FAQ

1. What is “play-based learning”?
At ESNS, we feel that the lifelong process of learning is best fostered in early childhood through play. We believe that children learn best when they are allowed the freedom and opportunity to play and explore with limited, but structured, direction from adults.
We focus on the children’s social and emotional development by encouraging them to identify and discuss their feelings and ideas, and to learn how to resolve conflicts with other people. Indeed, we believe that one of the most important tasks of early childhood is learning how to get along with others. And one of the best ways children learn to develop socially is through play. As children learn to enter play and cooperate with their peers, we gently guide their interactions in order to empower them to advocate for themselves, to include their classmates in their play, and to peacefully resolve conflicts when they inevitably arise.
The school’s program also focuses on the nuts and bolts of early childhood physical and mental development; the children have opportunities to practice their gross- and small-motor skills and they are encouraged to be creative, to explore, and to try out new things. Our daily routine provides many opportunities for the children to practice self-sufficiency. When we encourage children to actively participate in the care of themselves and the world around them, we foster a sense of independence and of pride.
We feel that the most conducive environment for playing is one that gets kids to explore what they are interested in. Thus we have no screens in our classrooms (TVs or computers) to distract them from engaging with what the class has to offer. We get the kids outside, year-round, and incorporate Nature themes in our activities.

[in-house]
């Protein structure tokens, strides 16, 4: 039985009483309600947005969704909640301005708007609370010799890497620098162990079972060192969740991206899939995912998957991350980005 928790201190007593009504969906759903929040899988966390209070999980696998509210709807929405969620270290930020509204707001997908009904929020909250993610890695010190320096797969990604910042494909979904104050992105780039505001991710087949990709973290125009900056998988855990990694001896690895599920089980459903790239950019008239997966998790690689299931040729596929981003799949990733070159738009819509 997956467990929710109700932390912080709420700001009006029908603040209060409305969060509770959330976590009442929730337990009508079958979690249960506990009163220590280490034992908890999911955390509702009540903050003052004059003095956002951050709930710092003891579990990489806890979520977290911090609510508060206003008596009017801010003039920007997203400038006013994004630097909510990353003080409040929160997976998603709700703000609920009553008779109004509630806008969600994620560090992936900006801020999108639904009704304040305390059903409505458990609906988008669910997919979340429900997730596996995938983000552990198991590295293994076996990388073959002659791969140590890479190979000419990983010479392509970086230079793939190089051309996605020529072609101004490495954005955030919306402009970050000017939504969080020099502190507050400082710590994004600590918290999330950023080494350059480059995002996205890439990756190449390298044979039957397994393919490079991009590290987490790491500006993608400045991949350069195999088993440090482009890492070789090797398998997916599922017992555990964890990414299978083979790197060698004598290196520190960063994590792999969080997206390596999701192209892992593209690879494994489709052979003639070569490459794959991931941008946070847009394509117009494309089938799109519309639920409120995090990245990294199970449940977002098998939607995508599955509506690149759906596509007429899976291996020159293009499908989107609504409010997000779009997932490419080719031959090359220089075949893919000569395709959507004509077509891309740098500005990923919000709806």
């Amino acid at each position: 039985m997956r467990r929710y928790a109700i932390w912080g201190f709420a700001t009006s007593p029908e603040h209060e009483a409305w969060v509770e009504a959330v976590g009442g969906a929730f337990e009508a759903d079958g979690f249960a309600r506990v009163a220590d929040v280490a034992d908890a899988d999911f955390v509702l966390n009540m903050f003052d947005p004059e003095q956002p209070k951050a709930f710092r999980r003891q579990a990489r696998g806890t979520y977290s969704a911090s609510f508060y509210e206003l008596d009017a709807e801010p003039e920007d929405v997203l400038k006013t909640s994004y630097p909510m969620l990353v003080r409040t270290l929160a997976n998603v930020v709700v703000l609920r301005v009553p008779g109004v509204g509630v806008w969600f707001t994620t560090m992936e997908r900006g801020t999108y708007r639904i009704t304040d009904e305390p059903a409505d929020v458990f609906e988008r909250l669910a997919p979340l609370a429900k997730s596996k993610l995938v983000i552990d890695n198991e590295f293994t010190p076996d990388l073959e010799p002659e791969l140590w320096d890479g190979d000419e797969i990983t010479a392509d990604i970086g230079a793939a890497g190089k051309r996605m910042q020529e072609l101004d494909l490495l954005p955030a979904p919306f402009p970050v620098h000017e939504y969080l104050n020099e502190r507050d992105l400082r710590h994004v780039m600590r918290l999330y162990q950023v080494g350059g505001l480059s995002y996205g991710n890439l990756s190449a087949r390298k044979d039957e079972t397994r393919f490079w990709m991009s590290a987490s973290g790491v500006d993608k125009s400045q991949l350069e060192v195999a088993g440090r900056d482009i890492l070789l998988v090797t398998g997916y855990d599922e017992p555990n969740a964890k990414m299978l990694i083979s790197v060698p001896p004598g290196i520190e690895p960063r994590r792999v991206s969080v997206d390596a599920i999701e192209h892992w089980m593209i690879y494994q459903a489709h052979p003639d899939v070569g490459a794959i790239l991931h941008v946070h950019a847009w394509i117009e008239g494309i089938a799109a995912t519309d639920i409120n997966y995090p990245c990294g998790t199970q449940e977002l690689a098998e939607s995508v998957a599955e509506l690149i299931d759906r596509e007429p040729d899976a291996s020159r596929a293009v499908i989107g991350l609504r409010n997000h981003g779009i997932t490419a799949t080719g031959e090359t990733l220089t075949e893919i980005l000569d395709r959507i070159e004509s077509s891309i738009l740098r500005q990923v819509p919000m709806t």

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2. Can you explain the School’s name?
We are housed in the east wing of the Ethical Society of St Louis, which is a secular-humanist organization whose focus is the empowerment of the individual to live an ethical life and to work in concert with others to make the world a more just and peaceful one. For more information, please visit their website at:
http://www.ethicalstl.org.
Our school was created in 1968 by the Ethical Society to serve children in the area, and though it is independent in its operation, the school shares in common with the Ethical Society basic principles of ethical human development—the need to foster qualities such as respect, understanding, fairness, responsibility, communication compassion, and a sense of belonging. At ESNS, we provide a social and educational framework through which children can cultivate such qualities on their way to becoming unique individuals, ready to transition to kindergarten with confidence.
We welcome students from all cultural and religious backgrounds. Membership with the Ethical Society is not a prerequisite for registration to the school.

3. Is Potty training required at ESNS?
No. Children develop at their own rates. We are happy to support your child during this transition, which is a huge one for little people and their families.

 

4. Is early morning care available?
Yes. We offer early morning care Monday through Friday, by a trained staff member. Drop off for early care begins at 8:30; the cost is $5 per session or $15 per week.

 

5. Are there any days that go later than 12:00?
Yes! We offer an optional extended-day program Mondays, Wednesdays and Thursday, from noon to 2:30. Children bring their own lunches, which are kept refrigerated. Our excellent extended day teachers, Ariel and Amy, facilitate crafts and games, supervise free play, read stories and take the kids out to the school playground. The cost is $17.00 per session.

 

6. How are snacks provided?
Each student’s family voluntarily takes turns signing up for class snack duty throughout the semester. This usually works out to about once a month for most families. Sign up is available many ways: by the sign-up sheet on the class door, by sending a note on your child’s backpack, by phone or by email.